2 Apr 2013

Impact of iPad Mini on iPad Revenue: Neutral

iPad Shipments & Growth

By now, it is fairly clear that the iPad Mini has been cannibalizing sales of the 9.7" iPad. Even though the iPad Mini has been a success on a standalone basis, it stands to reason that it should be called a success only if it has boosted revenues (and hence, profits) for Apple, after taking cannibalization into account. Let's take a look if that is the case.

Let's begin by taking a look at the iPad's sequential revenue growth over the past couple of years:

iPad Revenue & Growth

The iPad's revenue growth, much like the iPad's shipment growth, is remarkably cyclical and has remained consistent for the past 5-6 quarters. iPad revenues over the past few years have peaked in the product launch quarter (Q2) and in the holiday quarter (Q4), while remaining weak in the other quarters. The iPad's sequential revenue growth in Q4 2012 (after the iPad Mini launch) basically matched that from Q2 (after the 3rd gen iPad launch). For Q1 2012, using my iPad shipment forecast of 17 million and a 5% decline in ASP (as the product mix continues to shift towards the iPad Mini), the $7.5 billion revenue forecast matches Q3 2012 revenue and the Q1 2013 sequential revenue decline matches that from Q1 2012.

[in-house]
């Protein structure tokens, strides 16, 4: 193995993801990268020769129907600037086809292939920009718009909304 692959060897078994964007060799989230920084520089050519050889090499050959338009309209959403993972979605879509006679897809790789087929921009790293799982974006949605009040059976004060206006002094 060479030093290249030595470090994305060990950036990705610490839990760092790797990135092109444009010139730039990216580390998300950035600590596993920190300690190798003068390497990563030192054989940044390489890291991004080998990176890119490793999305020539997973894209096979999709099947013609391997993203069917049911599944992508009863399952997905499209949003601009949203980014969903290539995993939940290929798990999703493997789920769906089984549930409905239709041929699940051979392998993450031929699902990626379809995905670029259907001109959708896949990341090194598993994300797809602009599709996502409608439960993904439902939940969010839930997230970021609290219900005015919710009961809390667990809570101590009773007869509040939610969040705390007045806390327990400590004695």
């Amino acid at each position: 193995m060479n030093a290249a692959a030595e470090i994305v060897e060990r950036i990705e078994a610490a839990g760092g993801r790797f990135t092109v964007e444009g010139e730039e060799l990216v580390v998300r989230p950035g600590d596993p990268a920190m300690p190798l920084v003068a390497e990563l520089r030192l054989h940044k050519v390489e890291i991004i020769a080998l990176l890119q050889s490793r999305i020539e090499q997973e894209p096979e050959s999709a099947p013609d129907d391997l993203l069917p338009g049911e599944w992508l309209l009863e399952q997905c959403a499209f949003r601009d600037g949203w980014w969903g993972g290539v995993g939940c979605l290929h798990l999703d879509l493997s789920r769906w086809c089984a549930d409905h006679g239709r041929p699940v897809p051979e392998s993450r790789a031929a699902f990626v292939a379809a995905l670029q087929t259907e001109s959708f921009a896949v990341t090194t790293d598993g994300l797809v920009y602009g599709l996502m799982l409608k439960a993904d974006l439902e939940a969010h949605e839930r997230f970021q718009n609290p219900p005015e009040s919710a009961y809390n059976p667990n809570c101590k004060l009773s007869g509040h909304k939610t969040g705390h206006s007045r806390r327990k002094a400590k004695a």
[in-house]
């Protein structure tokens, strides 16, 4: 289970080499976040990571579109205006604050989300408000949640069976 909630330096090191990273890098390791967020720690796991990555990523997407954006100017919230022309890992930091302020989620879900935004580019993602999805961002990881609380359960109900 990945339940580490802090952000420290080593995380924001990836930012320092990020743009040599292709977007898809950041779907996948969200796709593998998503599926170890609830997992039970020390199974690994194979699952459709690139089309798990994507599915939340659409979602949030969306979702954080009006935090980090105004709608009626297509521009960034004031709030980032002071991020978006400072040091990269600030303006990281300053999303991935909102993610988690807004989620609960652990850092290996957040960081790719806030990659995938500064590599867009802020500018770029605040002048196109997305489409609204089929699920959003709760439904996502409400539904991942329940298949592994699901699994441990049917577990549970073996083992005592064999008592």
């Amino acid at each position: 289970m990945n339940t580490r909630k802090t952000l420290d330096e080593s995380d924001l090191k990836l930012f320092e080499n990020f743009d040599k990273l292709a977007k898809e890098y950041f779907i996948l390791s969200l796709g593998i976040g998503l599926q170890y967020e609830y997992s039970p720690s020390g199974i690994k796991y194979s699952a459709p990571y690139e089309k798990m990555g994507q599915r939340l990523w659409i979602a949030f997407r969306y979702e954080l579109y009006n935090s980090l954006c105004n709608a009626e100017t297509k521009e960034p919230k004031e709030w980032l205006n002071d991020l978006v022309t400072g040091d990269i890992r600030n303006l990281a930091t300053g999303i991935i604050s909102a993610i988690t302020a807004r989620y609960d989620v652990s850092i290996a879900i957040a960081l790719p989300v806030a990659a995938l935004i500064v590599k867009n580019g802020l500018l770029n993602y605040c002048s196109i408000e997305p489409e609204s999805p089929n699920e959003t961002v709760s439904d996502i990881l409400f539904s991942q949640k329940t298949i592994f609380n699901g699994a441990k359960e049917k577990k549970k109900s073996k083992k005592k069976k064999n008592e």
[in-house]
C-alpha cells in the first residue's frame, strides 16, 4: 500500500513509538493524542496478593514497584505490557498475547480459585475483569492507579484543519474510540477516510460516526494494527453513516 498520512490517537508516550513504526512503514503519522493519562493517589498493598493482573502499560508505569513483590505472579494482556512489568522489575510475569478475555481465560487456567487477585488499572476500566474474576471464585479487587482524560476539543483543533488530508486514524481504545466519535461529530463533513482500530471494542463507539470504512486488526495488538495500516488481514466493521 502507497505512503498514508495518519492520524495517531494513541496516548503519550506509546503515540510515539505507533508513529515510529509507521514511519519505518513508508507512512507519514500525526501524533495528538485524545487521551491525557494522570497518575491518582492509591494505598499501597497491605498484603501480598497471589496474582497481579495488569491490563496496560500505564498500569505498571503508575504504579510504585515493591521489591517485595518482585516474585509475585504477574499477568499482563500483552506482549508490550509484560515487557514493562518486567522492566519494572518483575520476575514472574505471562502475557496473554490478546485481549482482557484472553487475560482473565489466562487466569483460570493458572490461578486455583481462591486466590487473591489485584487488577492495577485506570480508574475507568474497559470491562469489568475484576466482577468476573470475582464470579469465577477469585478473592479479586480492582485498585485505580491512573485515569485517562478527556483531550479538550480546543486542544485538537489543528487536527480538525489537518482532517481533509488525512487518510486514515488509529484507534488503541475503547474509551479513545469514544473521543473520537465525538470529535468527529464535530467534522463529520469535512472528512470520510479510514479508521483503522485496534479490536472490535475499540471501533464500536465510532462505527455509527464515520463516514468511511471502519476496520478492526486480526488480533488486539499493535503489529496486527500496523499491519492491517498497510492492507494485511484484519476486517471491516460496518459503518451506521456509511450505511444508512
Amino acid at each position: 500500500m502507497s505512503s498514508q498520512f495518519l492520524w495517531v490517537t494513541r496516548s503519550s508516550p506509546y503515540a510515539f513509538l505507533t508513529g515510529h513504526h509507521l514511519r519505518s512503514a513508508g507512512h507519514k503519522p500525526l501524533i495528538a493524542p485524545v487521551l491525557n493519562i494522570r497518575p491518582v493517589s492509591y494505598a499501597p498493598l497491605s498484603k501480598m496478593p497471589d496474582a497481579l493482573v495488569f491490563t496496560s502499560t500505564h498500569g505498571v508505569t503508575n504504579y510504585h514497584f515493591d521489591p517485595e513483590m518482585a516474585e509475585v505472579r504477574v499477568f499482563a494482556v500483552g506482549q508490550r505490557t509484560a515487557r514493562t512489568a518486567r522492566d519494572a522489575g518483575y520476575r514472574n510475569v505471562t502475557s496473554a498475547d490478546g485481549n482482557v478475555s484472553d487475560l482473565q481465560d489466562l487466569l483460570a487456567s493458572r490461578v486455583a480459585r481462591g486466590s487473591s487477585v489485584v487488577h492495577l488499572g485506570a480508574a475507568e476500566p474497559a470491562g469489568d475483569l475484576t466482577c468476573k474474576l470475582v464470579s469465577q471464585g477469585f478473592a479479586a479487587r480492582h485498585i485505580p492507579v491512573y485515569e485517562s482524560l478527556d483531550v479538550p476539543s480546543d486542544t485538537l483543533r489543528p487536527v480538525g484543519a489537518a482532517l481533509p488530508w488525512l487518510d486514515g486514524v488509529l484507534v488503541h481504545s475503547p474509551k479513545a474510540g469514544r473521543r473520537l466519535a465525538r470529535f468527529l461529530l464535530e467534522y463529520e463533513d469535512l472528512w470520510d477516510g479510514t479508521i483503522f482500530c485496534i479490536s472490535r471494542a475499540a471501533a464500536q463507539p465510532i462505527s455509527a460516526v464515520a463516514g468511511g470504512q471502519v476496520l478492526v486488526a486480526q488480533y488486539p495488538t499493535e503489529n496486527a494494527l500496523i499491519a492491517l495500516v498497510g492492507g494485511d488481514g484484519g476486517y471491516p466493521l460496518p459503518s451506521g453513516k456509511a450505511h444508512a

Based on previous forecasts, this suggests that revenue from the iPad Mini has merely replaced revenue from cannibalized 9.7" iPads. However, Apple has stated that the iPad Mini's margins are lower than those on the 9.7" iPad. This implies that the introduction of the iPad Mini has had a neutral impact on revenues and consequently, a negative impact on profits. In fact, given these figures, it seems that the only scenario in which the iPad Mini could be deemed a success is if previous iPad forecasts (including mine) were over-optimistic and had not taken rising tablet competition into account. Given recent figures from research houses like IDC and NPD, that scenario may very well be unfolding.